Harassment, annex, money force Petersburg to set special meeting

Friday, June 12, 2009

PETERSBURG - Sexual harassment, annexation of an appointed alderman's home and the annual budget are to be considered during special called meetings of the town board on the next two Mondays.

All three topics were up for consideration when the Board met for its regularly scheduled meeting this week, but with comments on some and required sessions on revenue and expenditures, the aldermen agreed to delay decisions for a week.

The Board is to meet again at 7 p.m. on Monday and June 22 in Town Hall where this week's delay sprung from discussion as follows.

* City Recorder Dawn Forlines presented a proposed employee handbook, saying it needs three votes of approval to take effect. Alderman Brad Dillenback asked if a handbook must be law and Forlines replied; "It should be, according to MTAS," the University of Tennessee Municipal Technical Advisory Service.

MTAS' Don Darden, the man who's advised the town that Alderman Ricky Wright can't serve because his home is beyond the town line, "wrote" the proposed handbook, Forlines said.

Mayor James Owen explained the proposed manual is a combination of several employee handbooks.

"I've got some issues with it," Dillenback said. "You're opening yourself up for a lawsuit."

Furthermore, the town's current manual mentions sexual harassment in two paragraphs, but the proposed book has five pages on the subject, the alderman said.

Sexual harassment was an apparent issue last fall when, according to a federal complaint by Wright's predecessor, Tony Nichols, Forlines was offended by the image of a topless woman on Nichols' cell-phone view screen. That preceded Nichols' removal from the Board. Nichols sued the town to regain his position.

Noting Dillenback's remarks, the mayor pointed out that the Board had reviewed the proposed handbook, and commented, "If you had been at the meeting, maybe you could have straightened it out."

Given that and another alderman reporting he didn't bring his copy of the proposed book, Owen suggested a special meeting. The panel agreed and set the special meeting.

* June 22, 29 and July 6 were set for hearings on the annexation request filed by Wright and endorsed by the Town Planning Commission. The 7 p.m. hearings are to be in Town Hall.

Wright's mailbox at his property's road frontage is in Petersburg, but the town line goes through the lot. His house is beyond the town line. Darden, the MTAS official, has said residency is determined where one lays their head at night, so if Wright has continued to sleep in his house there, he's not eligible to be in office. As a result, he's requested annexation.

Wright was appointed to succeed Nichols when he was removed from office in December. Town officials have indicated it's because Nichols showed an image of Sarah Palin's head on the topless torso of another woman in a picture that included John McCain looking on. Nichols' complaint in federal court at Winchester says Forlines grabbed his arm to see the picture and that it's protected political speech. Disenfranchisement of an elected official based on that reason is unconstitutional, the complaint states.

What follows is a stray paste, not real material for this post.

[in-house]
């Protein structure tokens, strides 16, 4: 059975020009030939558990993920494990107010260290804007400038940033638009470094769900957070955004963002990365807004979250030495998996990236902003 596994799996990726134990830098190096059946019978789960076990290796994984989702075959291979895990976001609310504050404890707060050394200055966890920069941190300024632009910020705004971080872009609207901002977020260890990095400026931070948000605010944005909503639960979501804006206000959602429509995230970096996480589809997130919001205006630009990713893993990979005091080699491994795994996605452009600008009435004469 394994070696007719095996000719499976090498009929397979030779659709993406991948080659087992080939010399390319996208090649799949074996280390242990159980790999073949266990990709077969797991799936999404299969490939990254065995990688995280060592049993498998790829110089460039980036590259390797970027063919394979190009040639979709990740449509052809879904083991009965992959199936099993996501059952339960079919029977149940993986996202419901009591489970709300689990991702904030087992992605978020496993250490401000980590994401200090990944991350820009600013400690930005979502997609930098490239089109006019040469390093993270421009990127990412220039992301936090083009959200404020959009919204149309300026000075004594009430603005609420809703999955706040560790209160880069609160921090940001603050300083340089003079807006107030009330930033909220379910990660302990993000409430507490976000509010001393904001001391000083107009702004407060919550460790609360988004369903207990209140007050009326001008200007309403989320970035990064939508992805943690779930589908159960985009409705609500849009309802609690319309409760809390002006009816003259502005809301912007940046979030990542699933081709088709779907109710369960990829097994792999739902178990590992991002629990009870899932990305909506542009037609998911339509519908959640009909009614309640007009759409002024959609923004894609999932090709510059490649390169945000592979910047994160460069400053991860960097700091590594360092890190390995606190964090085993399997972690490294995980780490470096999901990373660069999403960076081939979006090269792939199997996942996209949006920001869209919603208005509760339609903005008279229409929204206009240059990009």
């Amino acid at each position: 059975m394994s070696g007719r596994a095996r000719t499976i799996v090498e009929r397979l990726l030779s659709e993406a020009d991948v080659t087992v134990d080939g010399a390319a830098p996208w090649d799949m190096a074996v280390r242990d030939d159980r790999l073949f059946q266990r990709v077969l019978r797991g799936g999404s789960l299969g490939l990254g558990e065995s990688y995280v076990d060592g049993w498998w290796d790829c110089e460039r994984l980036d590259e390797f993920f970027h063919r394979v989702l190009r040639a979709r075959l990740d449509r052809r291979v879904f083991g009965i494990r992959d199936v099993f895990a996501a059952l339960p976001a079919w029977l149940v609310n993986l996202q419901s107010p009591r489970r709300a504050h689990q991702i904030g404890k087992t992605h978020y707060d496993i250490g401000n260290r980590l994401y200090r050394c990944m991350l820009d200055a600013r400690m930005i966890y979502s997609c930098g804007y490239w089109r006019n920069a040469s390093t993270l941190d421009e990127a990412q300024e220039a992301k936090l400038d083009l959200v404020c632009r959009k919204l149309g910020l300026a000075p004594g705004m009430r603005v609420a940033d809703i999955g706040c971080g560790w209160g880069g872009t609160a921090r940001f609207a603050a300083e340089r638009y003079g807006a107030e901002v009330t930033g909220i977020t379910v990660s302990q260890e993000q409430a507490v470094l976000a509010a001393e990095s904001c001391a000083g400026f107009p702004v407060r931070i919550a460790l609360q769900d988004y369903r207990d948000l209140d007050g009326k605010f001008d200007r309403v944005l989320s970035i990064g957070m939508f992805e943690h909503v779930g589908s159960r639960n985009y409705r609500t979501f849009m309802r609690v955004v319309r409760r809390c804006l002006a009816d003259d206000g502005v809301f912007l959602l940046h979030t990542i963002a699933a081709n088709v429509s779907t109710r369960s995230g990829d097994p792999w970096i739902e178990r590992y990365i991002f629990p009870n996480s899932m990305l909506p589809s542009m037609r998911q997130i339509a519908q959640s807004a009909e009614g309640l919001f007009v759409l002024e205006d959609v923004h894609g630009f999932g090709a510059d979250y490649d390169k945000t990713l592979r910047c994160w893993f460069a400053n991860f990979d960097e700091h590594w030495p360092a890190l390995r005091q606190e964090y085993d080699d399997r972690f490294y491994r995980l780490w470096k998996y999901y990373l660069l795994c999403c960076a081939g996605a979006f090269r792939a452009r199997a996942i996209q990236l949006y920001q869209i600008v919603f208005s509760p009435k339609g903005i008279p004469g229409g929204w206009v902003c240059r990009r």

* The town's fiscal year is set to begin on July 1, so its annual budget is being prepared.

"The state would like for us to have it done by the end of the month," Forlines told the Board this Monday.

Since other special meetings had been set, she advised that special meetings may have only three topics.

June 15 at 7 p.m. was set for the budget discussion.

Monday night next week is also when the board is going to resume deliberations on what to do about a driveway culvert.

Drainage issues have been raised by the resident's culvert and town funding of a solution was debated. Alderman Kenneth Richardson recalled town practices to install culverts bought by residents, or to provide a culvert if the resident installed it.

The resident was to be at the meeting this week, Forlines said, but the resident was absent.

Wright moved to table the matter until next Monday so the resident might attend.

Decisions made - other than to delay action - included election of Richardson at vice mayor, approval of routine reports and the police chief accepting assignments to deal with a couple of issues.

"There's sewage running down the street in front of the Presbyterian Church," Dillenback reported, emphasizing the flow wasn't from the church.

"I'll get on it in the morning," Police Chief Larry Hardin said.

Hardin also volunteered to deal with complaints about dogs running at large.